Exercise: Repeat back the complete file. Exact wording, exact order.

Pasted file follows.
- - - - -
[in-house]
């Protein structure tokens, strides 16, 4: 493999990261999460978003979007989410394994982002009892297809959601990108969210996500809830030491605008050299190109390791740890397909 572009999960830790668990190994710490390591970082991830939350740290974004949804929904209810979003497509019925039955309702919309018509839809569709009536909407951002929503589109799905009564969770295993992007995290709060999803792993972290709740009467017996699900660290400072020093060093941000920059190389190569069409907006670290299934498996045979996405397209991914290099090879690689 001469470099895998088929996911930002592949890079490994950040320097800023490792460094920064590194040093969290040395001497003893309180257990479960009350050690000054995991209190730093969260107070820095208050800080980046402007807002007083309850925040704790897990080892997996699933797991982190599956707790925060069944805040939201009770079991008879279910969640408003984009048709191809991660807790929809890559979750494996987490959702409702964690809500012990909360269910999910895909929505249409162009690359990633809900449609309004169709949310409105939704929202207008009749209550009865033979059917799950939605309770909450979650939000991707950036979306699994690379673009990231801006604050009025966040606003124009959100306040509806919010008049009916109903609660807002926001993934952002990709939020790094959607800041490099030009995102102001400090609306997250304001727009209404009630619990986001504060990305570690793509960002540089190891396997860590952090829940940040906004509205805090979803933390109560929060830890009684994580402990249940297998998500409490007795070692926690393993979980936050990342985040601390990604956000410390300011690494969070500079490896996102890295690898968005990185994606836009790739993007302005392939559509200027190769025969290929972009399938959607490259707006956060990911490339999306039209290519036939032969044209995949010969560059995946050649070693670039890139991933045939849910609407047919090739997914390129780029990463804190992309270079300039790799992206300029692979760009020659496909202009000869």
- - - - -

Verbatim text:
[in-house]
């Protein structure tokens, strides 16, 4: 493999990261999460978003979007989410394994982002009892297809959601990108969210996500809830030491605008050299190109390791740890397909 572009999960830790668990190994710490390591970082991830939350740290974004949804929904209810979003497509019925039955309702919309018509839809569709009536909407951002929503589109799905009564969770295993992007995290709060999803792993972290709740009467017996699900660290400072020093060093941000920059190389190569069409907006670290299934498996045979996405397209991914290099090879690689 001469470099895998088929996911930002592949890079490994950040320097800023490792460094920064590194040093969290040395001497003893309180257990479960009350050690000054995991209190730093969260107070820095208050800080980046402007807002007083309850925040704790897990080892997996699933797991982190599956707790925060069944805040939201009770079991008879279910969640408003984009048709191809991660807790929809890559979750494996987490959702409702964690809500012990909360269910999910895909929505249409162009690359990633809900449609309004169709949310409105939704929202207008009749209550009865033979059917799950939605309770909450979650939000991707950036979306699994690379673009990231801006604050009025966040606003124009959100306040509806919010008049009916109903609660807002926001993934952002990709939020790094959607800041490099030009995102102001400090609306997250304001727009209404009630619990986001504060990305570690793509960002540089190891396997860590952090829940940040906004509205805090979803933390109560929060830890009684994580402990249940297998998500409490007795070692926690393993979980936050990342985040601390990604956000410390300011690494969070500079490896996102890295690898968005990185994606836009790739993007302005392939559509200027190769025969290929972009399938959607490259707006956060990911490339999306039209290519036939032969044209995949010969560059995946050649070693670039890139991933045939849910609407047919090739997914390129780029990463804190992309270079300039790799992206300029692979760009020659496909202009000869």